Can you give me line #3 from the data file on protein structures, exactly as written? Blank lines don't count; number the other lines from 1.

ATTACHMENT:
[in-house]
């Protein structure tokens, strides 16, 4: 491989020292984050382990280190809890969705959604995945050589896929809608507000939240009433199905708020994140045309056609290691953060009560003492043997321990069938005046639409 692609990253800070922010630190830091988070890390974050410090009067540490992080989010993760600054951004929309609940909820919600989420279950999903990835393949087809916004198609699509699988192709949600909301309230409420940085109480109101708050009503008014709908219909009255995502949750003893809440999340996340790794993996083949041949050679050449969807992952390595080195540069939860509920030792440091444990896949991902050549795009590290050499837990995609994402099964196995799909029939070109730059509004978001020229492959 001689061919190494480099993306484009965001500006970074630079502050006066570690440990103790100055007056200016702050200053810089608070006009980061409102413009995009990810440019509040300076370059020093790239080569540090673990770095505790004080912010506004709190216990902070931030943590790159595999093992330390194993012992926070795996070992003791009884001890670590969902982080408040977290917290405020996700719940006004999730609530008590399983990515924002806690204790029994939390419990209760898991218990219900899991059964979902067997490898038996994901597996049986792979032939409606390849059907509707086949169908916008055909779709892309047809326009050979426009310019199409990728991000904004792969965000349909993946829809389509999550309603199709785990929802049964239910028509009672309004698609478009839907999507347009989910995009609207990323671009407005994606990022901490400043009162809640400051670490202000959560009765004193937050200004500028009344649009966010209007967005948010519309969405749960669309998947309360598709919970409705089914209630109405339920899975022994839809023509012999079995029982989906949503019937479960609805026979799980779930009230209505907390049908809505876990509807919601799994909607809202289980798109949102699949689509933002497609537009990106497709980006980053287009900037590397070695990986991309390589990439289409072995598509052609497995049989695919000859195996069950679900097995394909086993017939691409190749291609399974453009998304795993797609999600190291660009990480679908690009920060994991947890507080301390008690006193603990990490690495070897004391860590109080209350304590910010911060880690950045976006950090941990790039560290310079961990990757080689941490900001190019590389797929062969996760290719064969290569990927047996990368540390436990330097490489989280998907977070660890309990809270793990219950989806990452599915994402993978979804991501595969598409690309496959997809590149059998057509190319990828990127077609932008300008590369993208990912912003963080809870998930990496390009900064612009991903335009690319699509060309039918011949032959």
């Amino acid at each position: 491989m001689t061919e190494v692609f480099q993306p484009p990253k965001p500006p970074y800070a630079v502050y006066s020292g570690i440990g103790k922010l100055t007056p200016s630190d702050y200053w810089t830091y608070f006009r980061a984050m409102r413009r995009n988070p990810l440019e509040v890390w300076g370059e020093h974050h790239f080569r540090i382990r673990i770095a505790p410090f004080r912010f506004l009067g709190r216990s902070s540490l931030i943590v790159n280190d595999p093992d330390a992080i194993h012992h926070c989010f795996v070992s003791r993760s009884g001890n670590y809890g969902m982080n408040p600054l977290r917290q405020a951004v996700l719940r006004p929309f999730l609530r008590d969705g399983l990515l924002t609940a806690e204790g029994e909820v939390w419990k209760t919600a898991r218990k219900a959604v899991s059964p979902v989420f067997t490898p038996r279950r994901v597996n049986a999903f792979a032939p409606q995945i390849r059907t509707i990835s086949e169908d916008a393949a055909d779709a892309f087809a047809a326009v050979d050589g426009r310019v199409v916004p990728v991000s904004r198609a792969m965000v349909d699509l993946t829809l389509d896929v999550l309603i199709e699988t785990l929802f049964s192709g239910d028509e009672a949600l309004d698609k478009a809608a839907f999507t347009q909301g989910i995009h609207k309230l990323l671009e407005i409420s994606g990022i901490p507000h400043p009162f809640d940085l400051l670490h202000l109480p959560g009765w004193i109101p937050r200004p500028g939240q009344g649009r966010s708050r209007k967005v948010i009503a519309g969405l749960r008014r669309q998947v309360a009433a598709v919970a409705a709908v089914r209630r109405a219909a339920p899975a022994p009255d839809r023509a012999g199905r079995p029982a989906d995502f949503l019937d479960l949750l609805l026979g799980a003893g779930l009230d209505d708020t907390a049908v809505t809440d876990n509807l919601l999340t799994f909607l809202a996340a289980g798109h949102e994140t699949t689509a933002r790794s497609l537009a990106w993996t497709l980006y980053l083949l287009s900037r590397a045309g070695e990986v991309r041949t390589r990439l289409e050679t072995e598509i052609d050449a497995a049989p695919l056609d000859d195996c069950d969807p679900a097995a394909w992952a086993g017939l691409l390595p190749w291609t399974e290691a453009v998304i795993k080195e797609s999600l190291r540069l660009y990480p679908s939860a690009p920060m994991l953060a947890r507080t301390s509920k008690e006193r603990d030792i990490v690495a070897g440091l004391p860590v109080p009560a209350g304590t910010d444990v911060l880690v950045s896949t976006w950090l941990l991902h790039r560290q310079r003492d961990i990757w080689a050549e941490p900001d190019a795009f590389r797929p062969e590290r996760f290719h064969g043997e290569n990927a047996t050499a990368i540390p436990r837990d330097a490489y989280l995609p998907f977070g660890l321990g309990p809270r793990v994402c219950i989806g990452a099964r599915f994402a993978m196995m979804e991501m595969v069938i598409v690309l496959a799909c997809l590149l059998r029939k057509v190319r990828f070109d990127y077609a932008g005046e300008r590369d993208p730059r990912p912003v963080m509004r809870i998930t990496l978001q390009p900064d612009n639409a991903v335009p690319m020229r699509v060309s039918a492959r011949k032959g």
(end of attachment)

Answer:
């Amino acid at each position: 491989m001689t061919e190494v692609f480099q993306p484009p990253k965001p500006p970074y800070a630079v502050y006066s020292g570690i440990g103790k922010l100055t007056p200016s630190d702050y200053w810089t830091y608070f006009r980061a984050m409102r413009r995009n988070p990810l440019e509040v890390w300076g370059e020093h974050h790239f080569r540090i382990r673990i770095a505790p410090f004080r912010f506004l009067g709190r216990s902070s540490l931030i943590v790159n280190d595999p093992d330390a992080i194993h012992h926070c989010f795996v070992s003791r993760s009884g001890n670590y809890g969902m982080n408040p600054l977290r917290q405020a951004v996700l719940r006004p929309f999730l609530r008590d969705g399983l990515l924002t609940a806690e204790g029994e909820v939390w419990k209760t919600a898991r218990k219900a959604v899991s059964p979902v989420f067997t490898p038996r279950r994901v597996n049986a999903f792979a032939p409606q995945i390849r059907t509707i990835s086949e169908d916008a393949a055909d779709a892309f087809a047809a326009v050979d050589g426009r310019v199409v916004p990728v991000s904004r198609a792969m965000v349909d699509l993946t829809l389509d896929v999550l309603i199709e699988t785990l929802f049964s192709g239910d028509e009672a949600l309004d698609k478009a809608a839907f999507t347009q909301g989910i995009h609207k309230l990323l671009e407005i409420s994606g990022i901490p507000h400043p009162f809640d940085l400051l670490h202000l109480p959560g009765w004193i109101p937050r200004p500028g939240q009344g649009r966010s708050r209007k967005v948010i009503a519309g969405l749960r008014r669309q998947v309360a009433a598709v919970a409705a709908v089914r209630r109405a219909a339920p899975a022994p009255d839809r023509a012999g199905r079995p029982a989906d995502f949503l019937d479960l949750l609805l026979g799980a003893g779930l009230d209505d708020t907390a049908v809505t809440d876990n509807l919601l999340t799994f909607l809202a996340a289980g798109h949102e994140t699949t689509a933002r790794s497609l537009a990106w993996t497709l980006y980053l083949l287009s900037r590397a045309g070695e990986v991309r041949t390589r990439l289409e050679t072995e598509i052609d050449a497995a049989p695919l056609d000859d195996c069950d969807p679900a097995a394909w992952a086993g017939l691409l390595p190749w291609t399974e290691a453009v998304i795993k080195e797609s999600l190291r540069l660009y990480p679908s939860a690009p920060m994991l953060a947890r507080t301390s509920k008690e006193r603990d030792i990490v690495a070897g440091l004391p860590v109080p009560a209350g304590t910010d444990v911060l880690v950045s896949t976006w950090l941990l991902h790039r560290q310079r003492d961990i990757w080689a050549e941490p900001d190019a795009f590389r797929p062969e590290r996760f290719h064969g043997e290569n990927a047996t050499a990368i540390p436990r837990d330097a490489y989280l995609p998907f977070g660890l321990g309990p809270r793990v994402c219950i989806g990452a099964r599915f994402a993978m196995m979804e991501m595969v069938i598409v690309l496959a799909c997809l590149l059998r029939k057509v190319r990828f070109d990127y077609a932008g005046e300008r590369d993208p730059r990912p912003v963080m509004r809870i998930t990496l978001q390009p900064d612009n639409a991903v335009p690319m020229r699509v060309s039918a492959r011949k032959g």